Climbing roses grow well in East Texas because they thrive in the acidic soil and moist conditions. Old climbing rose bushes last for generations if pruned and fertilized correctly and can be seen rambling around old fences and homesteads while driving through the country. Climbing roses don't actually climb over their support structures such as trellises like a vine, but must be tied or attached to the structure. Pruning for control or for shape is done after each bloom period, usually in late spring. If you prune before a bloom period, for example in the winter, you will cut off blooms intended for the spring bloom period.
Plant climbing roses next to a support, such as a fence or trellis, in a location that receives at least six hours of full sun each day, using a shovel to dig a hole wide enough to accommodate the roots and deep enough so the plant is as deep as it was in the nursery pot or previous location. Plant the climbing rose where it will get good air circulation to prevent mildew and fungal diseases from attacking the leaves. Roses prefer a well-drained location that stays moist but not wet.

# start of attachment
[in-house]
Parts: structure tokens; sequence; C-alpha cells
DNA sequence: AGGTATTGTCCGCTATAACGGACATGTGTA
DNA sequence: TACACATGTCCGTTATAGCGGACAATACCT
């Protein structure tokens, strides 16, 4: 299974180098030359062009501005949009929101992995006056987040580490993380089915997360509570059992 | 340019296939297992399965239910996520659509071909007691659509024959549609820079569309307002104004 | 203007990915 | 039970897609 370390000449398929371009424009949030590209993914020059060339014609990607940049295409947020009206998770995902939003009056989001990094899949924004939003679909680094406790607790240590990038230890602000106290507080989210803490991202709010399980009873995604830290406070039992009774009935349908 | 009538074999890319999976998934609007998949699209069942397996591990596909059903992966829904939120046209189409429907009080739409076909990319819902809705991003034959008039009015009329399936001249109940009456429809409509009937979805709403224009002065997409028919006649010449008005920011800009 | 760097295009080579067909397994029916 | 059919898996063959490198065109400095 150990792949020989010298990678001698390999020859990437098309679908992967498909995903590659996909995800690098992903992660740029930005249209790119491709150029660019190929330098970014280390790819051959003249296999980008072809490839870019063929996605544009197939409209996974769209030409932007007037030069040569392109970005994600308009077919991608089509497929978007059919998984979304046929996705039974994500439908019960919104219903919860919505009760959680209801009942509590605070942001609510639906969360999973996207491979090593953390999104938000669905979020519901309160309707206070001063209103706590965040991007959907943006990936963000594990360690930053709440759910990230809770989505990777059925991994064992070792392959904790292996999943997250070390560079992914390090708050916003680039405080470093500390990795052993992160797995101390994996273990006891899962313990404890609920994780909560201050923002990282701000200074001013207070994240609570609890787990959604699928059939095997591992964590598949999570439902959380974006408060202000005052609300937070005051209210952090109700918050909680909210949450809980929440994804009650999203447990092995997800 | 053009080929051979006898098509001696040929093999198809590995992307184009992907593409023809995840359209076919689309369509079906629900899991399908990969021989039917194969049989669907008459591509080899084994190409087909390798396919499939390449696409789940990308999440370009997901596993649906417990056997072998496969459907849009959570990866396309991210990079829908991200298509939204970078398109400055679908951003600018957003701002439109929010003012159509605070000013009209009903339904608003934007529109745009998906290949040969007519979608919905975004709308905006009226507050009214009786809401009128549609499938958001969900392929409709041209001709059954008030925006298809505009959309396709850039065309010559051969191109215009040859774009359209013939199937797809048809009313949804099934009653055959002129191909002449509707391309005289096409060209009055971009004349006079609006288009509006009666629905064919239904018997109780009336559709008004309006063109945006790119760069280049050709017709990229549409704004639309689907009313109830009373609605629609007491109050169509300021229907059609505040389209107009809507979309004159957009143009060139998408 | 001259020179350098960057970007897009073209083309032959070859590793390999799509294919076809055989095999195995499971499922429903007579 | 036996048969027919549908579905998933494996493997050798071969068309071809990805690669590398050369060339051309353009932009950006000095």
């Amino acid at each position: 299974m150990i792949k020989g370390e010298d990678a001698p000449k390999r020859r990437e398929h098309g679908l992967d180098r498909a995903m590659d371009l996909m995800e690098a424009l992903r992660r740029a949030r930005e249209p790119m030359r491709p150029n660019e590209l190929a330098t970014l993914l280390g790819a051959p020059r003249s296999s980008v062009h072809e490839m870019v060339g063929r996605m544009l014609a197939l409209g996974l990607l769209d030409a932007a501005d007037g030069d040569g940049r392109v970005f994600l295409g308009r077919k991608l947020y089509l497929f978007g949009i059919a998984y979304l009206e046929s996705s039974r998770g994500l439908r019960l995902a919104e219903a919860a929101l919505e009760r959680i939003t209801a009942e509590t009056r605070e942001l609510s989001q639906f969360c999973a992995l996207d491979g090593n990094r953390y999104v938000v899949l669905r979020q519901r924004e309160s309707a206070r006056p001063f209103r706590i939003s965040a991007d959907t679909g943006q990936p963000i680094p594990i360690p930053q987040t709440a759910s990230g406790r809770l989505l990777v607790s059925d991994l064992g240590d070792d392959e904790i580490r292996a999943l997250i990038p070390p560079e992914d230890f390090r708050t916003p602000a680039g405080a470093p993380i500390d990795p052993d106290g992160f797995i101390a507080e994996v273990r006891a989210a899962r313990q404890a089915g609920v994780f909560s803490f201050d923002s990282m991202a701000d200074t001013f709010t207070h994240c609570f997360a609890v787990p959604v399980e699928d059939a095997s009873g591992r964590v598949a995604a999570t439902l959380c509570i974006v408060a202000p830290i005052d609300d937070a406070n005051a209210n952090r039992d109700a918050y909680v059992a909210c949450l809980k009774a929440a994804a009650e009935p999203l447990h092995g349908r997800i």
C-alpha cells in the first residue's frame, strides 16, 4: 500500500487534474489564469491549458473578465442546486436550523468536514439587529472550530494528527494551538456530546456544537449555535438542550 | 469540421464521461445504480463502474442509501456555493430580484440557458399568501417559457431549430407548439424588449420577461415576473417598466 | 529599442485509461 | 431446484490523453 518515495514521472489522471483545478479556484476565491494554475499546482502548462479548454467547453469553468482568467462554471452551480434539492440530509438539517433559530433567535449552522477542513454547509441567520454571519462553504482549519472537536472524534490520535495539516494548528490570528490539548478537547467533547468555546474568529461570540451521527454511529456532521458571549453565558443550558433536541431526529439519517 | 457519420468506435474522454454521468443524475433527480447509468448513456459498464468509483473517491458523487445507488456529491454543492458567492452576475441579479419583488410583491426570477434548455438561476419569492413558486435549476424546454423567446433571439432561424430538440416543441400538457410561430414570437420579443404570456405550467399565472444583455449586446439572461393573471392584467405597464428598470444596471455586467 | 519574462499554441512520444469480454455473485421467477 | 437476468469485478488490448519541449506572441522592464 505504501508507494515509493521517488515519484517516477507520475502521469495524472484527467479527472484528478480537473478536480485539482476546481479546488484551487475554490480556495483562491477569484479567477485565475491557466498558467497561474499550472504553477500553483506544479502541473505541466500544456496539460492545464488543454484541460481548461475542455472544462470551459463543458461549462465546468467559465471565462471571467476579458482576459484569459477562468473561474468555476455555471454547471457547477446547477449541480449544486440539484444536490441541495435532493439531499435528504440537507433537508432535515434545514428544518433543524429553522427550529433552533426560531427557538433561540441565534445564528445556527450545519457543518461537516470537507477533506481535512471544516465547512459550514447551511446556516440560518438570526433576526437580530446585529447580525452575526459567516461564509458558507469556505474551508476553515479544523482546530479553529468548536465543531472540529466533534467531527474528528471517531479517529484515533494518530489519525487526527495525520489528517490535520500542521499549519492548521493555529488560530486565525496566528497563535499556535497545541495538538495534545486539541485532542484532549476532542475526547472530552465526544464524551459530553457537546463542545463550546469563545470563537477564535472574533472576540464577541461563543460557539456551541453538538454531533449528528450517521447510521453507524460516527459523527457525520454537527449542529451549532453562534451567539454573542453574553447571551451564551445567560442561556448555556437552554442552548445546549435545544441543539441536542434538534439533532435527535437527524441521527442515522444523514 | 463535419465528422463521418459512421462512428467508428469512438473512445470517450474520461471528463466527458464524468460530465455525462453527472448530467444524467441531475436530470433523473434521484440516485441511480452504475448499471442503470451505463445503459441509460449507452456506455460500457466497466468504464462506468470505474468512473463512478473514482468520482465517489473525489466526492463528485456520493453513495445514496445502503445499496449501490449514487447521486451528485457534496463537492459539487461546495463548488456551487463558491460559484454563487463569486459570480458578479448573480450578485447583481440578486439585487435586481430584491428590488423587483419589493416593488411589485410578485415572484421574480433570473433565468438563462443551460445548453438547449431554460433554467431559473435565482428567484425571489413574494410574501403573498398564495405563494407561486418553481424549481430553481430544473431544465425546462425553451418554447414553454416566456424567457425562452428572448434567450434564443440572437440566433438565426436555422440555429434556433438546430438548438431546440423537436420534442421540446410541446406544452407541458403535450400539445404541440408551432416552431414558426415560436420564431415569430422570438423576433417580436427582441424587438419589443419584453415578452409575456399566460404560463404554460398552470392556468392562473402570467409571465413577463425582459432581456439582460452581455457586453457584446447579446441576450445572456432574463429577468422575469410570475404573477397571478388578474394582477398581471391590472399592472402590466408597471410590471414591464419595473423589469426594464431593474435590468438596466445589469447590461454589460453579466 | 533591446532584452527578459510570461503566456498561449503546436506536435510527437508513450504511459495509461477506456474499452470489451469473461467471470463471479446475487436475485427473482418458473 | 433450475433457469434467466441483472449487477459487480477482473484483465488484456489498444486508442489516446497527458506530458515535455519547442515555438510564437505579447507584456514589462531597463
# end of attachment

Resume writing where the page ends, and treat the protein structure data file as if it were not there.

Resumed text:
Add planting mix around the base of a new climbing rose plant that is one-half compost and one-half native soil. Add water to soil when planting to prevent air pockets from forming around the roots of the new climbing rose plant.
Add a rose fertilizer around the base of the plant and add continued applications of rose fertilizer in the amount and on the schedule instructed on the fertilizer container label.
Mulch area over the roots of the climbing rose plant by adding a one-inch layer of mulch. Leave a one-inch gap between the trunk of the climbing rose and the mulch to prevent fungal diseases from spreading to the plant from the rotting mulch. Keep a layer of mulch over the plant's root base to prevent wide fluctuations in moisture levels.
Prune the climbing rose bush so that you will eventually have five to seven canes to work with and continue to remove all other canes that sprout from the ground so the plant's energy will be directed to the five to seven canes left to grow producing bigger blooms. Prune out all dead wood to keep climbing rose looking fresh and to remove potential disease problems. As the climbing rose grows attach to structure such as a trellis with plastic garden tape or another material that cannot cut through the branches when the wind blows against the plant.